The book fills an important gap in existing scholarship as the first to bring together new empirical and theoretical knowledge examining different responses to legal aid crises both in the domestic and comparative contexts, across criminal, civil and family law.

A summary of the book chapter can be found below:

“In 2013, then Lord Chancellor Chris Grayling proposed major changes to the funding of criminal legal aid, including large cuts in fees and forced contraction of the market of legal aid service providers. Arguing these reforms would endanger the viability of the criminal legal aid system, the legal profession and others engaged in a very public two year battle to stop – or at least dilute – the reform programme. In the wake of strike action by lawyers in July 2015 and multiple legal challenges to the contracting process, new Lord Chancellor Michael Gove abandoned a good deal of the reform package.

Whilst this represented a particularly bitter dispute, conflict between the Government and the criminal legal aid profession is not new. For more than two decades, criminal legal aid has arguably been devalued by consistent attempts to reduce its financial burden on the state and consequently the scope of its provision.

In this chapter we argue, with regret, that the prospects for criminal legal aid in England and Wales are bleak. We begin by tracing the development of the modern system of criminal legal aid, from its inception as an essential element of the welfare state following the Second World War, to its peak in the 1990s. We then describe and analyse its decline, arguing that whilst the need for economy and efficiency, especially following the global financial crisis of 2007-08, has been used to rationalise government policy in the first decade and a half of the twenty-first century, the roots of that decline are deeper, and reflect an antipathy not only to state welfare provision but also to procedural justice and fair trial.

This is followed by an examination of the likely impact of both budget cuts and changes to the arrangements for managing and delivering criminal legal aid. Whilst there are grounds for optimism at the international level, with both the United Nations (UN) and the European Union (EU) recognising the fundamental importance of legal aid in underpinning justice and fair trial, successive British governments have lacked a commitment to developing and sustaining a high quality criminal legal aid system”

For more information on the book and to order a copy please see here.

Centre for Applied Legal Research Annual Lecture: Tunde Okewale – Thurs 9 February

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Join us on Thursday 09 February for the Centre for Applied Legal Research’s Annual Lecture with Tunde Okewale.

To register please see here.

Tunde Okewale MBE (Doughty Street Chambers) is the recipient of numerous awards for his contribution to social justice and inclusion. In 2016 Tunde was awarded an MBE in the Queen’s Birthday Honours list. He was named Diversity Champion at the UK Diversity Legal Awards in 2014.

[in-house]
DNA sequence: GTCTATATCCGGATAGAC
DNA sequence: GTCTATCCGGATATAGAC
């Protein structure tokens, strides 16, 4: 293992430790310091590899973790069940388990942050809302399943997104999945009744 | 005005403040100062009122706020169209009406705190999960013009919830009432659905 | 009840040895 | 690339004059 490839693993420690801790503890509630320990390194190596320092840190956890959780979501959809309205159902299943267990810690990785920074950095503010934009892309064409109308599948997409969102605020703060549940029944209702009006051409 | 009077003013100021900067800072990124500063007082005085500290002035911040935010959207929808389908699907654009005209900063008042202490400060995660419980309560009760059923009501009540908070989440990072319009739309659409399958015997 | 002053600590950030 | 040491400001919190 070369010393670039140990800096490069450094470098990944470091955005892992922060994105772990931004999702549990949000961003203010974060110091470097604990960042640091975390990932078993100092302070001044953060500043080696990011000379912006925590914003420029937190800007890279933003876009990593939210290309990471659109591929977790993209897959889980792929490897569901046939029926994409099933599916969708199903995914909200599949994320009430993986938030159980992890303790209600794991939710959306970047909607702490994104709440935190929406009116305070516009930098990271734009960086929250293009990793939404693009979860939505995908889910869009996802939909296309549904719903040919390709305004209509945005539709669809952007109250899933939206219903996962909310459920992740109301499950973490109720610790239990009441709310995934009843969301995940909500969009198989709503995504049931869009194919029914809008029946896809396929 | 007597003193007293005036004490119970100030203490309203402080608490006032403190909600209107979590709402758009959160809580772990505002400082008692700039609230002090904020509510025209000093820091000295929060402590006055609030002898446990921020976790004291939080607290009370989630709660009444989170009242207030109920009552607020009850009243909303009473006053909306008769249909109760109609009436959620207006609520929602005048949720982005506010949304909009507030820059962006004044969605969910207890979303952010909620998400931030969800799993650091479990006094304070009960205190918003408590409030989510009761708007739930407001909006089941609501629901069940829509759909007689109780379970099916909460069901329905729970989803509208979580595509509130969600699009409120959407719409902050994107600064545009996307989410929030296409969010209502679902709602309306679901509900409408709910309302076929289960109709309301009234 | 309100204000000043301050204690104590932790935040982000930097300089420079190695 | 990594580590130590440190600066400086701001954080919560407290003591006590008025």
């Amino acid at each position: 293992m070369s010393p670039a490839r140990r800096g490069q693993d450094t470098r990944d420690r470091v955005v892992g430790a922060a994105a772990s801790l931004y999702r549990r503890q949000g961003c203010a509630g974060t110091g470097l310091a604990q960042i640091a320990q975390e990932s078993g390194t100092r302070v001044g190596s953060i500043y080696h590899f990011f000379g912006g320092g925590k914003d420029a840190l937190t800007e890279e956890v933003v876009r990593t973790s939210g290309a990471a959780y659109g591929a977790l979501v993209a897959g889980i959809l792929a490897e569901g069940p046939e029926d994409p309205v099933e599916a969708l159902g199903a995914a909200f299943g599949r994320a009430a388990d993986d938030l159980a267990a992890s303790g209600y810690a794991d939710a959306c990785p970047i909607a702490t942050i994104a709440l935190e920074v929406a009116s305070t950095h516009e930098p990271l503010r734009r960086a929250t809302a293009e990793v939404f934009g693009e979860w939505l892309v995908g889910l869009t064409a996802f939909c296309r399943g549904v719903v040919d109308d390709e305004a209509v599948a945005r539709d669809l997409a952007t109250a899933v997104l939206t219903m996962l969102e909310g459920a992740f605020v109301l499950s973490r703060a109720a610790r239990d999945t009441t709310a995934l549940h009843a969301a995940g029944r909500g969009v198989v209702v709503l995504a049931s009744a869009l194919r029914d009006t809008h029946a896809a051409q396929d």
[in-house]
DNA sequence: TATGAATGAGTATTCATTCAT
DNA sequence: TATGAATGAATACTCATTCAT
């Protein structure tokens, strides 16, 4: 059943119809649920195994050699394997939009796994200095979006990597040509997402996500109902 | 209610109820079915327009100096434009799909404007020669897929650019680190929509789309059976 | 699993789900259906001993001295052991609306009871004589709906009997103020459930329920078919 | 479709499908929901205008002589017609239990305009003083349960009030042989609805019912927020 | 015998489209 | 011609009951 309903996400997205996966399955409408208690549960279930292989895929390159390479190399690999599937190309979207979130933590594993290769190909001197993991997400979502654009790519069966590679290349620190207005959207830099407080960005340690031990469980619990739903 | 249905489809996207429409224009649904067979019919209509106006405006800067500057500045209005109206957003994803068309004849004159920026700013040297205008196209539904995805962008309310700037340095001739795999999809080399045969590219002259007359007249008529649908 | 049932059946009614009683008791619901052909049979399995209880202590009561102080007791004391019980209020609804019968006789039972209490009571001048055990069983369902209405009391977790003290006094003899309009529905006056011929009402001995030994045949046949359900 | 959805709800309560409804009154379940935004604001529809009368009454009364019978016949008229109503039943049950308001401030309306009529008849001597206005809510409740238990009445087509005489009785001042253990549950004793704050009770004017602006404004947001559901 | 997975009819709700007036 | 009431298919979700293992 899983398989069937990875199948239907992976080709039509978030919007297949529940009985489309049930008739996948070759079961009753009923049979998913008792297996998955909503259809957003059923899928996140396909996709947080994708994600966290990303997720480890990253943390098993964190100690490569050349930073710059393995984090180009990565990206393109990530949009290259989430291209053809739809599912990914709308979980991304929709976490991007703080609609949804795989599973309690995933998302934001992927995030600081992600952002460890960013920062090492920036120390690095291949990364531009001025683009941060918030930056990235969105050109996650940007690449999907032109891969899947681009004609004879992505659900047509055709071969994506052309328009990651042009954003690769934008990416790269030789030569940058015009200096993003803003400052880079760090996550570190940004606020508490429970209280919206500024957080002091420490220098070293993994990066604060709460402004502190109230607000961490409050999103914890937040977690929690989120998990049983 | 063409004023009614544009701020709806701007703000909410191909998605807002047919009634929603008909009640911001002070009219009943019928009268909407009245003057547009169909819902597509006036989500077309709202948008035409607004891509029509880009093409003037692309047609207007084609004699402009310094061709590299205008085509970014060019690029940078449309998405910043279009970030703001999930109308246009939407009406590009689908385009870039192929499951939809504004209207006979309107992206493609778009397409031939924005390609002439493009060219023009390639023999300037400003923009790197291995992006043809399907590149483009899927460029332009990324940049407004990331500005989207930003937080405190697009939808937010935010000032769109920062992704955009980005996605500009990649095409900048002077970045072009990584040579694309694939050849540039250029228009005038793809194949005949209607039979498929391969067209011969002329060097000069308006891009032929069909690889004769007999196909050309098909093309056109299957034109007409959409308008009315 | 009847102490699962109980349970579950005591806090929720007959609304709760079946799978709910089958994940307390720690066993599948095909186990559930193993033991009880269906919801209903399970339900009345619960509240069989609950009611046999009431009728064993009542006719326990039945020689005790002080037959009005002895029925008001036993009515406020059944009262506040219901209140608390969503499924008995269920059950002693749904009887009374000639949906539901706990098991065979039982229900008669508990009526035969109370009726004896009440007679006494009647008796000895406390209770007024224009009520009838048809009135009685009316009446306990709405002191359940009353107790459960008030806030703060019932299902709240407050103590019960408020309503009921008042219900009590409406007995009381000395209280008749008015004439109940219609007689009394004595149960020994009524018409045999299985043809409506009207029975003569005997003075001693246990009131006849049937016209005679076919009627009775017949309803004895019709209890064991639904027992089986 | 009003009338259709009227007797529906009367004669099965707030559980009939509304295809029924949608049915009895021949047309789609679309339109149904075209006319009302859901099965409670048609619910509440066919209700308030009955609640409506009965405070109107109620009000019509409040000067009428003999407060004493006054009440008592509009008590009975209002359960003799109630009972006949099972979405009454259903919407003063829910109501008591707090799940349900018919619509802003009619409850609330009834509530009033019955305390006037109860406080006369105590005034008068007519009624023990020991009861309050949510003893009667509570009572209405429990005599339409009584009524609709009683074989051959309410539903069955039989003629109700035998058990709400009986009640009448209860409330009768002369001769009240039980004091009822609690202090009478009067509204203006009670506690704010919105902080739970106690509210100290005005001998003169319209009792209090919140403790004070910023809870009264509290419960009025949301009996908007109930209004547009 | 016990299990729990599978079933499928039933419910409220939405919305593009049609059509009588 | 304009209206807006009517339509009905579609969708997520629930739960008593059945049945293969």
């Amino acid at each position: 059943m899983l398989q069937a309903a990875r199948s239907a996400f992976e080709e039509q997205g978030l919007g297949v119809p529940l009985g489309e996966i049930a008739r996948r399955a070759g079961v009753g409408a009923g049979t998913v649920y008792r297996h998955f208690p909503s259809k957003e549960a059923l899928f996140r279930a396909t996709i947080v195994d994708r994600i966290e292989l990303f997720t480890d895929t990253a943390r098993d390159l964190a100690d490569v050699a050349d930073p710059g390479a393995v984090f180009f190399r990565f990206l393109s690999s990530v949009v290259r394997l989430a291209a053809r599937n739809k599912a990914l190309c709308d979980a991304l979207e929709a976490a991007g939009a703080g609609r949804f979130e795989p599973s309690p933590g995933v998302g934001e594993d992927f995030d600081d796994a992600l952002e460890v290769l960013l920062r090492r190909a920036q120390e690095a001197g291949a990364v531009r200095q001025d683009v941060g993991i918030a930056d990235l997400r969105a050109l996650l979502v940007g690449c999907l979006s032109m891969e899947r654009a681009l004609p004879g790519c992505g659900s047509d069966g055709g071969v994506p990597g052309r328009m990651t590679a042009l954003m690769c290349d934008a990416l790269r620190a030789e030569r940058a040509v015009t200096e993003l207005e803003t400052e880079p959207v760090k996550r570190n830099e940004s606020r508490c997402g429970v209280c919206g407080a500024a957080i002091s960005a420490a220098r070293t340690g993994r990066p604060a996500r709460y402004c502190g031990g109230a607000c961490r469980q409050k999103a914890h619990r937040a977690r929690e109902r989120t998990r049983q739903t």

Tunde is the founder of Urban Lawyers, a charitable initiative designed to educate, engage and stimulate discussion amongst young people in relation to law. The organisation provides information to disaffected young people and communities, as well as providing information and opportunities about how to secure work and/or experience in the legal profession.

Tunde grew up in a council estate in Hackney, East London. Tunde is the eldest of four children and was the first person in his family to attend university and obtain a degree. He is passionately committed to promoting diversity and widening participation within the professions.

Alongside the accolades for his charitable work, Tunde has attracted considerable interest from the media for his unique style. He has been the feature of GQ articles and is considered to be the most followed barrister on Instagram.

Having been called to the Bar in 2009 he has established a practice in General Crime, Serious Crime and Extradition. He also specialises in Sports Law and is a Registered Lawyer under The FA Football Agents Regulations.

Tunde was involved in the Griffiths Trust ‘Hush The Guns’ Project in Kingston Jamaica in 2009, and was also commissioned by the Jamaican and Canadian Government to facilitate workshops for disaffected youths.

The event is free to attend but you must register a place. To register please see here. The event will be held in the ECC on Frenchay Campus.

UWE Student Conference: Final call for abstracts

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Organised jointly by staff and students, the inaugural UWE Student Conference will celebrate research/enquiry/evidence-based practice from undergraduate and postgraduate taught students across all years of study and all disciplines.

There will be prizes for the best paper and poster presentations, and posters will be printed at no cost. Your name, paper/poster title, abstract and short biography will be included in a colour programme.

 What can you present?

  • Dissertation work
  • Group based/individual projects
  • Placement/Internship activities
  • Essays
  • Evidence-based enquiries
  • Reflective evidence-based practice/ service improvement.

You can use existing coursework material or present new ideas to gain feedback

What is the time-line?

  • Revised and final abstract deadline: Friday 20 January 2017
  • Notification of abstract acceptance: Monday 30 January 2017
  • Conference registration opens: Monday 30 January 2017
  • Submit papers and posters online: Friday 24 March 2017